Kind regards, Jeff

      • Brenda says

        Could it mean the intubation tube is in the esophagus instead of the airway if you don’t get a CO2 reading?

      • Jeff with admin. says

        yes, you’re absolutely correct. Thanks for pointing out that I did not include this reason in my reply. The reading probably would not be zero, but you definitely would not see a waveform and the reading with be extremely low.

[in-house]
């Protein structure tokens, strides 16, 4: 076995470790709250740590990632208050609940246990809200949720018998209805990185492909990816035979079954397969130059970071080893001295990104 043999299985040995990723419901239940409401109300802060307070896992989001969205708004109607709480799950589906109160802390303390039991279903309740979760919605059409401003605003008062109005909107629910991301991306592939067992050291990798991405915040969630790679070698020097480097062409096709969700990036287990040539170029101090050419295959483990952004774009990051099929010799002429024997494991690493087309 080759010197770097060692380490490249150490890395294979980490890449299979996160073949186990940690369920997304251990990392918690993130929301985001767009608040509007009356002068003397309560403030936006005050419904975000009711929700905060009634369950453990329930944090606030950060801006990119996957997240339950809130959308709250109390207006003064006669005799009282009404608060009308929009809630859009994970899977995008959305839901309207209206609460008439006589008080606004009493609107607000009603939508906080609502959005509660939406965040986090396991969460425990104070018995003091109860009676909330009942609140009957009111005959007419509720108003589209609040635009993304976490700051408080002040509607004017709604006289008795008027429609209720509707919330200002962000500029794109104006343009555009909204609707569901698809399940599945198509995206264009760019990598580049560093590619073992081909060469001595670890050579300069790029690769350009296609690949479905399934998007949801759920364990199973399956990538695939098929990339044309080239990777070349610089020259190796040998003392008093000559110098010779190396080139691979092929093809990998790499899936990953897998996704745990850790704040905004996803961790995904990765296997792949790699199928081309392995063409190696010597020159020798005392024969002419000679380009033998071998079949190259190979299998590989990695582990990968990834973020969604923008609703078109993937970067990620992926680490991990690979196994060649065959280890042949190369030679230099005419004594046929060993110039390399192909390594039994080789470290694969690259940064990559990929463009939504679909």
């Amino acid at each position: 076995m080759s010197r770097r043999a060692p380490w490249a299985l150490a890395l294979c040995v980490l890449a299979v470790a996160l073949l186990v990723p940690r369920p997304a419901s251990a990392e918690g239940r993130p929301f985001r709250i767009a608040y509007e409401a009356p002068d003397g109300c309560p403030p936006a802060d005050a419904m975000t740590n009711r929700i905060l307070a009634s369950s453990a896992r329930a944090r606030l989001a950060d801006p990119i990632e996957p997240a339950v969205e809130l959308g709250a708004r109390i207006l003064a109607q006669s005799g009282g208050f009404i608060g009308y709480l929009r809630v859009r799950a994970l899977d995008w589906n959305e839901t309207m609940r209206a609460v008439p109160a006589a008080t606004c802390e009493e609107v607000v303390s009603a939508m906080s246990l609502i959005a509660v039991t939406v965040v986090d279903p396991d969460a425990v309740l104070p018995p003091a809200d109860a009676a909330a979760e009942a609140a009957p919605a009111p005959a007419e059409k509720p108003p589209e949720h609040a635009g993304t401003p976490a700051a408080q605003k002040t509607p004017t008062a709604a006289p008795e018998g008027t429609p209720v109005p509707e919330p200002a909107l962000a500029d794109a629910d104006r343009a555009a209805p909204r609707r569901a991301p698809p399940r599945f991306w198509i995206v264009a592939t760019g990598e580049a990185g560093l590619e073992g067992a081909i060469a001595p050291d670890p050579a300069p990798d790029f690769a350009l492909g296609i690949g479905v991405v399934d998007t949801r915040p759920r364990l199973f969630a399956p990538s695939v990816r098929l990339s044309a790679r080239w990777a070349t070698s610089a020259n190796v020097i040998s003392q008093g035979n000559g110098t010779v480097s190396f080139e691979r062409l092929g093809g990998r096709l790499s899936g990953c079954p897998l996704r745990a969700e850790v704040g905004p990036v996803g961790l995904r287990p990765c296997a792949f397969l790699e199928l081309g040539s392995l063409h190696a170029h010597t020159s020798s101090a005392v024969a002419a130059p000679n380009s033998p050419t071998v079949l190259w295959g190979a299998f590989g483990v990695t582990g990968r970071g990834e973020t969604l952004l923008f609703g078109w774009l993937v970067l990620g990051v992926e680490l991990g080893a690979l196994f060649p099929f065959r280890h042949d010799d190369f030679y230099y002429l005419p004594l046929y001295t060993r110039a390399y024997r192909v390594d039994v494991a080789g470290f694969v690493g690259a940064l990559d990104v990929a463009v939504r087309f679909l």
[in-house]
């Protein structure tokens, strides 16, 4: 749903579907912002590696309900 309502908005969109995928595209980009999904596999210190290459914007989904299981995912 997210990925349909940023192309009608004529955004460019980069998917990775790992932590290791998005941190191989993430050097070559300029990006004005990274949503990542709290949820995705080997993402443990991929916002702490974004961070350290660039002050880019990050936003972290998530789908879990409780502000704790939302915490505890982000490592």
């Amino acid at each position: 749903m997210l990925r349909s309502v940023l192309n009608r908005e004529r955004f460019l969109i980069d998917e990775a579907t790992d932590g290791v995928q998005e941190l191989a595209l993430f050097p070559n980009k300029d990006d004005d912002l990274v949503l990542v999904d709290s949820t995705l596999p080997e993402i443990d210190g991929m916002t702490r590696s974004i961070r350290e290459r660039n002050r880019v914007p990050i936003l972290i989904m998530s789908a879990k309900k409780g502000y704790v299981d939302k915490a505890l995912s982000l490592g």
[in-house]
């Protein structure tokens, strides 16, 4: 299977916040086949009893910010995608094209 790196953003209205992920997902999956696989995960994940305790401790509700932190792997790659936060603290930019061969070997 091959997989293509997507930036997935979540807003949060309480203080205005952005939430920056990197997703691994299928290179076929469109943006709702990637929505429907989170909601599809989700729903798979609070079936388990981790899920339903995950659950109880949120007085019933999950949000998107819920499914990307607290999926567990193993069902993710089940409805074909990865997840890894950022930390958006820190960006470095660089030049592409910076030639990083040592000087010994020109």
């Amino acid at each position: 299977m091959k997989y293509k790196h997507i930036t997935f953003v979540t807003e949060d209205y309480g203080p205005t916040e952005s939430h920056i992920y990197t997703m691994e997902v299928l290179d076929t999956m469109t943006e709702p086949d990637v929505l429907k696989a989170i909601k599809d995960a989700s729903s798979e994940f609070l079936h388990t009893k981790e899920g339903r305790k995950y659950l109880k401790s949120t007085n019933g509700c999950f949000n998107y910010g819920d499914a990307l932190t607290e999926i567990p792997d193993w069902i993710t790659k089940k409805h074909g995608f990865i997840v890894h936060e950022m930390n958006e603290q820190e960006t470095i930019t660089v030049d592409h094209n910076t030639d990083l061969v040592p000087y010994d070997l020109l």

Kind regards,
        Jeff

    • Jeff with admin. says

      When return of spontaneous circulation (ROSC) occurs, the ETCO2 should return to normal within 0-120 SECONDS.

      This is why you finish a cycle of CPR before performing a pulse and rhythm check even if there is a change in ETCO2.

      It may take a few moments for the heart to reestablish effective cardiac output.

      Kind regards,
      Jeff